And when it comes to good blenders, Vitamix is definitely a brand to check out. The E310 Explorian model in particular offers up to 10 different speeds and has a pulse feature, which makes chopping up dense vegetables and other thick food matter almost seamless. It also boasts a self-cleaning functionality, so maintaining it over time is a breeze.

Buy it: Amazon

9. Immersion Blender; $25

Mueller Pro Series 500-Watt Immersion Blender on white background.
Mueller Pro Series 500-Watt Immersion Blender / Mueller / Amazon

For making smoothies, frothing up drinks, or chopping onions and garlic, Sexton says she relies on an immersion blender (also known as a handheld blender). “It’s a good jumping-off point for a blender because it doesn’t take up any particular space; it doesn't have to sit on your counter. It’s pretty versatile, pretty inexpensive, so I just think that’s a good go-to tool for things.”

Buy it: Amazon

10. Food Processor; $55

Hamilton Beach 10-Cup Food Processor & Vegetable Chopper on white background.
Hamilton Beach 10-Cup Food Processor & Vegetable Chopper / Hamilton Beach / Amazon

When asked if he recommends having a blender or a food processor, Nitahara tells us you should invest in both. “If I had a choice, I don’t know which one I would choose because they both are essential,” he says.

While a blender is great for smooth purées, a food processor allows you to chop things coarsely. Hamilton Beach offers a 10-cup model that’s affordable and comes with accessories, including a scraper attachment that could be ideal for getting everything out of the bowl without needing to bust out a spatula. It also has two speeds (including a pulse functionality) and a chute on the top lid, which is large enough to fit bigger foods (like cheese blocks) with ease.

Buy it: Amazon

11. Pressure Cooker; From $84

Instant Pot Duo 7-in-1 Electric Pressure Cooker on tabletop behind a bowl and plate of food.
Instant Pot Duo 7-in-1 Electric Pressure Cooker / Instant Brands / Amazon

Top Chef fans know that a pressure cooker can be a chef’s best friend when they’re strapped for time (or their worst enemy, if they don’t know how to use one!). “It can be a little intimidating, but once you learn how to use them they’re so great,” Nitahara says of the appliance. “I make wild rice in 20 minutes, whereas if you make wild rice in a pot you’re looking at cooking it for over an hour.”

Buy it: Amazon

12. Digital Thermometer; From $19

ThermoPro TP-16 Digital Thermometer with Stainless Steel Probe against white background.
ThermoPro TP-16 Digital Thermometer with Stainless Steel Probe / ThermoPro, Amazon

For novice cooks, Nitahara and Sexton recommend a digital thermometer. “If you want to roast a chicken or you want to cook meat to a certain done-ness or whatever, an instant-read is great,” Sexton says.

“A lot of digital thermometers you don’t have to calibrate,” Nitahara adds. “I love digital thermometers that have a probe with a cable so that if I’m roasting something, I put that thermometer into the roast, throw that in the oven, and keep my thermometer outside the oven and set the alarm to go off when I have a target temperature that’s reached. That way it’s brainless and I don’t have to worry about it.”

Buy it: Amazon

13. Microplane Grater; $22

Microplane Professional Series Grater next to several limes on a tabletop.
Microplane Professional Series Grater / Microplane / Amazon

“Microplanes are awesome,” Nitahara says. “They’re really great if you want to grate things really finely, parmesan cheese and things like that. It was originally designed for woodworking.”

This microplane in particular is available in a few different varieties—including fine, coarse, and extra coarse—and has a non-slip foot at the base of the frame for easier handling. You’ll also get a protective cover, which should come in handy considering the blades are made from ultra-sharp stainless steel.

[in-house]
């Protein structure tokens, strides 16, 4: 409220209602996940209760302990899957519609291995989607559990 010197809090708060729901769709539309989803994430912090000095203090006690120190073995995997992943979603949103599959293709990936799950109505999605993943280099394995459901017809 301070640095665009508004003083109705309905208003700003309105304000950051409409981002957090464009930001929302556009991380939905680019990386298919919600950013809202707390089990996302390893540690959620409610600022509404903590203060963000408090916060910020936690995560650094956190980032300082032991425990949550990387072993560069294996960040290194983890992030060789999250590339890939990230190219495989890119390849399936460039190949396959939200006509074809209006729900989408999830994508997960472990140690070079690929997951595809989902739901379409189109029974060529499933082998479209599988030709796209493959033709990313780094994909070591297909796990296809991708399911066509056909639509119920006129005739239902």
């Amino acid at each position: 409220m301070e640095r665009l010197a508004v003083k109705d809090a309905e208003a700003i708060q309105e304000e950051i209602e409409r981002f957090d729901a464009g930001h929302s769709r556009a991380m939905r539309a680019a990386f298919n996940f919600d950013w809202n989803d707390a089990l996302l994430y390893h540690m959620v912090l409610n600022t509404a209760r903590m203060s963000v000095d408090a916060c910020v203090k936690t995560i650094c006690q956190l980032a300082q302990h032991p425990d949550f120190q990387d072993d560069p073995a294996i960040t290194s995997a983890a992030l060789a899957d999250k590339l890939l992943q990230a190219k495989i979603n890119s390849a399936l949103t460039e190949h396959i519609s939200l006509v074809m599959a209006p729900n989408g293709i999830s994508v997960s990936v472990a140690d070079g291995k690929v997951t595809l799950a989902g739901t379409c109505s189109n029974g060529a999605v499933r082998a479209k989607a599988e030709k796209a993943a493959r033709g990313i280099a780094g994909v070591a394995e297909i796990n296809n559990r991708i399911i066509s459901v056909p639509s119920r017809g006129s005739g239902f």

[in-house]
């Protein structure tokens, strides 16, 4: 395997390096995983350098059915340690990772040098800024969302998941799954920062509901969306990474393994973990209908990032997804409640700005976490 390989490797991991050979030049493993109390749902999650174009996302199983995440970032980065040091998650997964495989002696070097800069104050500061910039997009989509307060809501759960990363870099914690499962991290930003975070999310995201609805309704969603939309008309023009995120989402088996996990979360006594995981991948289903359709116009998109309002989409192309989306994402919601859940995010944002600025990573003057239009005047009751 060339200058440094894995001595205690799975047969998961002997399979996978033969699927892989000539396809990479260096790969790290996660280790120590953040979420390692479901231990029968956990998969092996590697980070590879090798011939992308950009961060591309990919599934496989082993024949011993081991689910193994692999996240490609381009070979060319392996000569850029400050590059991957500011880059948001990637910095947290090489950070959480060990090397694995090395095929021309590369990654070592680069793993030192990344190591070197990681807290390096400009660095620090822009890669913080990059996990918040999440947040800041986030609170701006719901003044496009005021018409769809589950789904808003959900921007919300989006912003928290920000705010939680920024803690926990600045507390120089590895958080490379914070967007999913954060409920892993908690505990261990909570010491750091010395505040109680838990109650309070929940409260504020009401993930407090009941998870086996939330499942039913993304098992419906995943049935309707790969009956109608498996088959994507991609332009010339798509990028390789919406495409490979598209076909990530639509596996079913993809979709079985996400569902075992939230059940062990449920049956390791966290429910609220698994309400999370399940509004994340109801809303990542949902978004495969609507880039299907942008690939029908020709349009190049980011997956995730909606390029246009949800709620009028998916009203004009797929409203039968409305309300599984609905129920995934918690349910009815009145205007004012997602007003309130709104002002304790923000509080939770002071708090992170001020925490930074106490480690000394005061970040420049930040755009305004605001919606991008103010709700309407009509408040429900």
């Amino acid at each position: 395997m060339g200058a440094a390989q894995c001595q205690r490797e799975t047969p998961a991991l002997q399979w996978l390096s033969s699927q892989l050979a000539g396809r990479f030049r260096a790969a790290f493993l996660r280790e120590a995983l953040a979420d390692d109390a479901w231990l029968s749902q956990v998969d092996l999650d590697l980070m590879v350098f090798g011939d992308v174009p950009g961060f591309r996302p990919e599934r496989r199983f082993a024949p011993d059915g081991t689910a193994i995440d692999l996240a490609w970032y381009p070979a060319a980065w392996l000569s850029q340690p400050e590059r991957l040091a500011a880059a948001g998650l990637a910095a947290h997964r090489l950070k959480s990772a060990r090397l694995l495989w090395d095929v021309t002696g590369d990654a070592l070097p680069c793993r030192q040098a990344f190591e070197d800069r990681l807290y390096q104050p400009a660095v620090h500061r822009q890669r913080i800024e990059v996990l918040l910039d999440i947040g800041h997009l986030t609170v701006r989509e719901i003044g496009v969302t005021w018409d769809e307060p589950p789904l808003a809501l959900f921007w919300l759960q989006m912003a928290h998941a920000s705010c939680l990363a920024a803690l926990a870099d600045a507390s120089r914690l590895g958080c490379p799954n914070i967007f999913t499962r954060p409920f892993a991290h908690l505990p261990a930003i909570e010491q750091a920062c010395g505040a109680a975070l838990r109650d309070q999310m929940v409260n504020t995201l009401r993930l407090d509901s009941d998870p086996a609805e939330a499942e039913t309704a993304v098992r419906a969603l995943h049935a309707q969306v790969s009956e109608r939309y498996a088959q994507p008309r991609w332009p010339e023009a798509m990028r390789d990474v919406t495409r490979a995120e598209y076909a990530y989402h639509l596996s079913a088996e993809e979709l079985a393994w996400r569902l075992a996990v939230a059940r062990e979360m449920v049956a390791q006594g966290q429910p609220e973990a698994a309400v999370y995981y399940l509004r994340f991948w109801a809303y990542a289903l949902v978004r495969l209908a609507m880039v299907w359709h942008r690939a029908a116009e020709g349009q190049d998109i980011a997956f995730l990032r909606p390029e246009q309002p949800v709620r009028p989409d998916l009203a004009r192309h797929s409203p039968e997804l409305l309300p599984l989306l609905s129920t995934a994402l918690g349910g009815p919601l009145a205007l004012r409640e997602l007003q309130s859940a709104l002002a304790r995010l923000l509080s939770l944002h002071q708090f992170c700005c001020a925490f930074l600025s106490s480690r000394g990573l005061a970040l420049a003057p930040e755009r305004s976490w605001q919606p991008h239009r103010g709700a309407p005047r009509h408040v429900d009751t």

Buy it: Amazon

14. Wooden Spoon; From $5

Helen's Asian Kitchen Stir Fry Spatula, Natural Bamboo, 15-Inch on table next to a stir fry on a plate.
Helen's Asian Kitchen Stir Fry Spatula-Spoon / Helen's Asian Kitchen / Amazon

As plastic can melt and metal will heat up, Sexton says you’re best off using a wooden spoon when stirring something over a hot stove. Nitahara recommends purchasing a wooden spoon with one flat side (like this one), which will make it easier to scrape the bottom of your pan or bowl.

Buy it: Amazon

15. Whisk; $12

OXO Good Grips 11-Inch Balloon Whisk used by woman as she bakes.
OXO Good Grips 11-Inch Balloon Whisk / OXO / Amazon

When choosing your whisk, Nitahara recommends looking for thin wires (like you’ll see in the OXO model included here). “If you’re going to be making emulsions like vinaigrettes, hollandaise sauce, and a few others, if you get your wires too big and thick … you’re not going to be able to emulsify liquids like that as well,” he says.

Buy it: Amazon

16. Rubber Spatulas; $25

Di Oro 3-Piece Silicone Spatula Set  in red against white background.
Di Oro 3-Piece Silicone Spatula Set / Di Oro, Amazon

Heat-resistance is the name of the game when it comes to shopping for a quality spatula, according to Nitahara. He recommends shopping for one that can “stand temperatures upward of 375, 400 degrees [Fahrenheit] so that you’re not melting your spatula in the pan.” These nonstick silicone spatulas from Di Oro fit the bill, as they are safe to use in temperatures up to 600°F and each one features an internal stainless steel handle, which adds to their overall durability.

Buy it: Amazon

17. Salad Spinner; $30

OXO Good Grips Large Salad Spinner against white background, with a woman's hand pressing down on it.
OXO Good Grips Large Salad Spinner / OXO / Amazon

Despite its name, a salad spinner can do a lot more than dry your lettuce. Nitahara also uses his after washing herbs, and “whenever I wash mushrooms I always put them in the salad spinner as well,” he says. “They soak up a lot of water.”

Buy it: Amazon

18. Vegetable Peeler; $9

KitchenAid Classic Y Peeler on a tabletop next to cheese blocks.
KitchenAid Classic Y Peeler / KitchenAid / Amazon

For a better grip, Sexton says she prefers Y-shaped peelers to more traditional straight ones. This model from KitchenAid features a rust-resistant, 420 stainless steel blade and comes with a protective cover. It’s also dishwasher-safe and ergonomically designed with comfort in mind.

Buy it: Amazon

A version of this article first ran in 2017. It has been updated for 2023.